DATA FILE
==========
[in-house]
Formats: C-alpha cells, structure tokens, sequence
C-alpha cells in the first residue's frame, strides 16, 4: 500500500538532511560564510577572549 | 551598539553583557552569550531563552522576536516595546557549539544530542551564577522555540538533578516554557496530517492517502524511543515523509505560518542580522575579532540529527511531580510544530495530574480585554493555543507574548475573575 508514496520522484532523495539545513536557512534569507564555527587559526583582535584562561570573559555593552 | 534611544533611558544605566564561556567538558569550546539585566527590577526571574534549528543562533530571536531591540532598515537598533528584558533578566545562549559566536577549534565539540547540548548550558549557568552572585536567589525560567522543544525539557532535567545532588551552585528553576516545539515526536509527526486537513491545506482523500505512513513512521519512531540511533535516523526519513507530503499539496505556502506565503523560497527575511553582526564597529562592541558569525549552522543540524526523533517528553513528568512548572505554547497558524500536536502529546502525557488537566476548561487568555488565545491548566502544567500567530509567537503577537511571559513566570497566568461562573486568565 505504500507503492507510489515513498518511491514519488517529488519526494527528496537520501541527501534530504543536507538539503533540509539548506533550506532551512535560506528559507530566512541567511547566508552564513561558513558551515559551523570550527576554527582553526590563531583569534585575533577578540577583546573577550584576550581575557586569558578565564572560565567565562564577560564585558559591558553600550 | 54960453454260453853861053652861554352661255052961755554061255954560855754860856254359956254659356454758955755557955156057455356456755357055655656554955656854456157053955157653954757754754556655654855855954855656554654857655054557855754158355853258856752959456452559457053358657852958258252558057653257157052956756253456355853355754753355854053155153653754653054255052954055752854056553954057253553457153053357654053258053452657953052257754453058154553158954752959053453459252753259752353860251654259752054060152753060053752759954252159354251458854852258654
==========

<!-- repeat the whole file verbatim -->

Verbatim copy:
[in-house]
Formats: C-alpha cells, structure tokens, sequence
C-alpha cells in the first residue's frame, strides 16, 4: 500500500538532511560564510577572549 | 551598539553583557552569550531563552522576536516595546557549539544530542551564577522555540538533578516554557496530517492517502524511543515523509505560518542580522575579532540529527511531580510544530495530574480585554493555543507574548475573575 508514496520522484532523495539545513536557512534569507564555527587559526583582535584562561570573559555593552 | 534611544533611558544605566564561556567538558569550546539585566527590577526571574534549528543562533530571536531591540532598515537598533528584558533578566545562549559566536577549534565539540547540548548550558549557568552572585536567589525560567522543544525539557532535567545532588551552585528553576516545539515526536509527526486537513491545506482523500505512513513512521519512531540511533535516523526519513507530503499539496505556502506565503523560497527575511553582526564597529562592541558569525549552522543540524526523533517528553513528568512548572505554547497558524500536536502529546502525557488537566476548561487568555488565545491548566502544567500567530509567537503577537511571559513566570497566568461562573486568565 505504500507503492507510489515513498518511491514519488517529488519526494527528496537520501541527501534530504543536507538539503533540509539548506533550506532551512535560506528559507530566512541567511547566508552564513561558513558551515559551523570550527576554527582553526590563531583569534585575533577578540577583546573577550584576550581575557586569558578565564572560565567565562564577560564585558559591558553600550 | 54960453454260453853861053652861554352661255052961755554061255954560855754860856254359956254659356454758955755557955156057455356456755357055655656554955656854456157053955157653954757754754556655654855855954855656554654857655054557855754158355853258856752959456452559457053358657852958258252558057653257157052956756253456355853355754753355854053155153653754653054255052954055752854056553954057253553457153053357654053258053452657953052257754453058154553158954752959053453459252753259752353860251654259752054060152753060053752759954252159354251458854852258654